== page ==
Indeed, while the Israeli-Arab conflict, and more specifically the Israeli-Palestinian conflict, is territorial and not religious, in recent years there has been an increasing and dangerous "religionization" of the conflict - and not just on one side. However, this particularly became the case with the so-called Al-Aqsa Intifada, portrayed in the Arab and Muslim world as a necessary violent struggle to "protect" the holy sites of Islam against "malevolent Israeli intent." This has taken place within a wider context of tensions between the so-called Muslim and Western worlds, and indeed the Israeli-Palestinian conflict is widely presented as the crux of this tension.
In fact the Israeli-Palestinian conflict serves as a lightening rod for the broad and deep sense of injury in the Arab world (which spills out into the Muslim world at large). This goes back well into medieval history, to the early confrontations between Christian and Muslim armies, through the eras of imperial and colonial powers which the Arab world recalls as incessant exploitation and humiliation of their societies. And Israel is portrayed as not just an extension of the historic humiliation, but as a bridgehead and tool of Western arrogance.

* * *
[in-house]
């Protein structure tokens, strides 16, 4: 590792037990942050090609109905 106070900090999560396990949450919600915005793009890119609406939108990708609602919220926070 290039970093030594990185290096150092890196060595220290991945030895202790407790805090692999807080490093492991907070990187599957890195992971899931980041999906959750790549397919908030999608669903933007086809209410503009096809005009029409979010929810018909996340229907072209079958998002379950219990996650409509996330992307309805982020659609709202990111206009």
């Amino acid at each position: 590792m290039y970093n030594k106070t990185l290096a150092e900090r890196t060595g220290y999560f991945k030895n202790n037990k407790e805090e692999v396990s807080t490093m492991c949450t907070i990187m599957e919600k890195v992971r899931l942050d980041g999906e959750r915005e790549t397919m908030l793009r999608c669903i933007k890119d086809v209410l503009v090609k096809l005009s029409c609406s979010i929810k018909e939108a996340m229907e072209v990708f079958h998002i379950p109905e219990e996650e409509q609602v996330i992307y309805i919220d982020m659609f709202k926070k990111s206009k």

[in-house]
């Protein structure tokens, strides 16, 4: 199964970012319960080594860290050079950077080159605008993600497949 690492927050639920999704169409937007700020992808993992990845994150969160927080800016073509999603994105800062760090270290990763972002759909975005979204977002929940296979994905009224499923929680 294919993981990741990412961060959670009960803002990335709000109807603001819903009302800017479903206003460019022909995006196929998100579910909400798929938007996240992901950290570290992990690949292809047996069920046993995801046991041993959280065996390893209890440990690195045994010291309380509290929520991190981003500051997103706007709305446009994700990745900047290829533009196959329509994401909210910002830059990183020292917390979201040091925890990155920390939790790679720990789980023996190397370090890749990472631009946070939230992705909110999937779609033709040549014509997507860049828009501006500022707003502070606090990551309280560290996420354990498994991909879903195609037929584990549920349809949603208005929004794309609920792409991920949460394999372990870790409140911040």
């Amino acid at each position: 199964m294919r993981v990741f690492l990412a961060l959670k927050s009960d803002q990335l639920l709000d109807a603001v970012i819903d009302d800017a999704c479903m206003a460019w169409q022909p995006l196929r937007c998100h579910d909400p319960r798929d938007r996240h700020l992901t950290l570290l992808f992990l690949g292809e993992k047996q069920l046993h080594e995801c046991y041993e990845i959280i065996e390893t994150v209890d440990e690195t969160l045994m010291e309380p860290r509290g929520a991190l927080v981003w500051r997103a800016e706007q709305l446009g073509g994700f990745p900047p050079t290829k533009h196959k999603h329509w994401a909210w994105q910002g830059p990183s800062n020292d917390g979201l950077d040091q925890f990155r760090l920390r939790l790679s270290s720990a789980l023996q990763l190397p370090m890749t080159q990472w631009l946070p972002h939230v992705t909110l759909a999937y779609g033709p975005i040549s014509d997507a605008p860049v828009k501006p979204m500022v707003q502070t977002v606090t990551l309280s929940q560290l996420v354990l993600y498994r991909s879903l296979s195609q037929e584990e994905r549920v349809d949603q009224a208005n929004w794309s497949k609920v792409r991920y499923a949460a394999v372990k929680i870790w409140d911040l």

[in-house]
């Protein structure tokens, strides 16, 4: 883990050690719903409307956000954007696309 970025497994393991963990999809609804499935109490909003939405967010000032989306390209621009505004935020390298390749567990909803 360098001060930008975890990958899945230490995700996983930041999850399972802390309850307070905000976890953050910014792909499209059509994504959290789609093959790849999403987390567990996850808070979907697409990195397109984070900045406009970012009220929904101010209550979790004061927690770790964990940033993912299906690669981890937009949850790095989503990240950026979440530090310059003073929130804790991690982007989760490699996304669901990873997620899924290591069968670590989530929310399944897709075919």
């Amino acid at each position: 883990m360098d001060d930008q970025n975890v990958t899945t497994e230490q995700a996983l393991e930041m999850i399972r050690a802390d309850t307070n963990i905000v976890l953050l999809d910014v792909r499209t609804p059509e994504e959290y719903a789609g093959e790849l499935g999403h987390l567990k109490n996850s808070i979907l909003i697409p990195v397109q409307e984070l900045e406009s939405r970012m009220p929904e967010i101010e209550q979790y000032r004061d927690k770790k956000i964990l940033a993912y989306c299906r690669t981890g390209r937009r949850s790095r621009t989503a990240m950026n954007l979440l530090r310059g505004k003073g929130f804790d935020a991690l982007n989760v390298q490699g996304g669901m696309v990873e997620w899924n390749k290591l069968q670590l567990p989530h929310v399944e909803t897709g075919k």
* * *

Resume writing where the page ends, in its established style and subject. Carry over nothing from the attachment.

It is in this light that United States support of Israel is widely interpreted in the Muslim world, and not as being based upon a shared commitment to democratic values and civil society. (Indeed, significant segments of Western liberal society itself have also bought into this disingenuous presentation of Israel as a foreign implant in the Arab Muslim body politic by Western interests - wantonly disregarding the historic, national and religious ties that bind the Jewish people to this particular land.)